Fiction – paperback; Penguin Modern Classics; 240 pages; 2010.
A novel set in a nursing home doesn’t exactly sound like a barrel of laughs, but in the very capable hands of Australia’s grand dame of letters, Elizabeth Jolley, it’s actually a wonderful black comedy in the tradition of One Flew Over the Cuckoo’s Nest.
Jolley, who died in 2007, wrote 15 novels. Mr Scobie’s Riddle, her fourth, was published in 1983 and won the Age book of the year that same year. It has recently been reprinted in the lovely Penguin Modern Classics livery I love so much.
Mr Scobie of the title is an 85-year-old retired music teacher, who is admitted to St. Christopher and St. Jude, a rather dubious nursing home presided over by Matron Hyacinth Price. Matron isn’t exactly Nurse Ratched, but she does have her eyes on her patient’s worldly goods and cons them into signing them over. As she battles to keep the home from falling into bankruptcy she has other problems with which to contend: her cook has a raging temper and a penchant for swearing loudly, her night nurse won’t follow instructions, and she struggles to find — and keep — female staff. To complicate matters further, her housekeeper has married her bigamist husband, and now she’s hiding him in the caravan out the back. Oh yes, this is all ripe for farce.
And then there’s the patients. Miss Hailey, who’s just 60 years old, is a nutty writer who’s penned a novel rejected by more than 40 publishers and a poem branded “indecent” by the Town Clerk. Mr Hughes is a retired Welsh farmer who has problems with his bowels. And Mr Privett writes an advertisement selling his body for a “reasonable price”.
Throw in all-night card games, female staff who gossip like schoolgirls, and patients who make bids for escape, and it’s clear that Jolley’s created a rather funny novel. But she treads a very fine line between comedy and pathos, and only a blinkered reader would miss the social commentary that runs throughout this novel.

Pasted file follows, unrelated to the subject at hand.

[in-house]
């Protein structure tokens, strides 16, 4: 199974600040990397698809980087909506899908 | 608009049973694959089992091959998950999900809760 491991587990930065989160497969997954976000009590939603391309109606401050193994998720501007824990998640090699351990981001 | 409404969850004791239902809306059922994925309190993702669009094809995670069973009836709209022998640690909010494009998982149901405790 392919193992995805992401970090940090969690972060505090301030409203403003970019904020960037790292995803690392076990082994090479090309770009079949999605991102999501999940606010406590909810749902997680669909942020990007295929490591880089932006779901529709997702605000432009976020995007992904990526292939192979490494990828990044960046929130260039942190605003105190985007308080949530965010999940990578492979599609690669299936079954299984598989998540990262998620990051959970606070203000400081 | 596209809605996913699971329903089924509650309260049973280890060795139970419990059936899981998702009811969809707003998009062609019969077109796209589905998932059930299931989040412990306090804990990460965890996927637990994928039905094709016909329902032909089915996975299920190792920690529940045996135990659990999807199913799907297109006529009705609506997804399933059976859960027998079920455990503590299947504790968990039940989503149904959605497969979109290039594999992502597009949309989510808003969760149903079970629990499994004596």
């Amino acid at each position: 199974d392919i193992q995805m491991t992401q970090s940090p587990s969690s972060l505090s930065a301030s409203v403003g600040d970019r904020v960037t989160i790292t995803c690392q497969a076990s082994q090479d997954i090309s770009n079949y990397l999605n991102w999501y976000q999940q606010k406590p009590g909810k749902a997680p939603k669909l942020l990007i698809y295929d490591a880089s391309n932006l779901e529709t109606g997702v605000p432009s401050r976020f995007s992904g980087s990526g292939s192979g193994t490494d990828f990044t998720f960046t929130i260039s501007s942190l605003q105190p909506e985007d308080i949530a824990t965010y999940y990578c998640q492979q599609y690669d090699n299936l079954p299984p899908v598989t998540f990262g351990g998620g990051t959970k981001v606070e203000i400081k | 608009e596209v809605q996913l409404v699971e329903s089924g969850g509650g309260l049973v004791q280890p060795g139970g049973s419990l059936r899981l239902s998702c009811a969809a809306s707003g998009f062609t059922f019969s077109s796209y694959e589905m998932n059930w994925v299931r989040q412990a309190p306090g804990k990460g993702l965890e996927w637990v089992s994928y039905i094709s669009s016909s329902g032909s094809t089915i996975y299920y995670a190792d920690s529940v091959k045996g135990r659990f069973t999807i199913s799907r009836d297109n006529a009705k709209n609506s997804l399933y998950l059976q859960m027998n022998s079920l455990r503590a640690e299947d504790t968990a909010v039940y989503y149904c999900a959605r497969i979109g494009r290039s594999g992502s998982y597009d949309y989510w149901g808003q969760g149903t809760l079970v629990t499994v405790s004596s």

Ms Jolley has a lot to say about the lack of respect society has for those we brand “old folk”. We see this via Mr Scobie’s abject misery at having to give up his lovely house and land at Rosewood East. Indeed his riddle — that death is the only certainty in life — isn’t as funny as it might sound. This is a man who hankers for the past because he knows there is no future. Not even his nephew, a burglar on the run, and his niece, who has settled for an unsuitable man, give him any cheer. Instead, he’s locked up in a house full of “evil people” with whom he has nothing in common but age. Any wonder he tries to escape?
I went through a whole gamut of emotions as I read Mr Scobie’s Riddle. I laughed, I got angry, I tried not to cry. It’s a truly poignant novel peopled with a cast of characters that feel very human despite their eccentricity. I loved this book, and think it deserves a re-read if only to pick up on all the gentle nuances I missed first time round.
Please note that the Penguin Modern Classics edition is only available in Australia, but if you live in the UK you should be able to pick up older secondhand editions for just a pound or two online. It will be money well spent.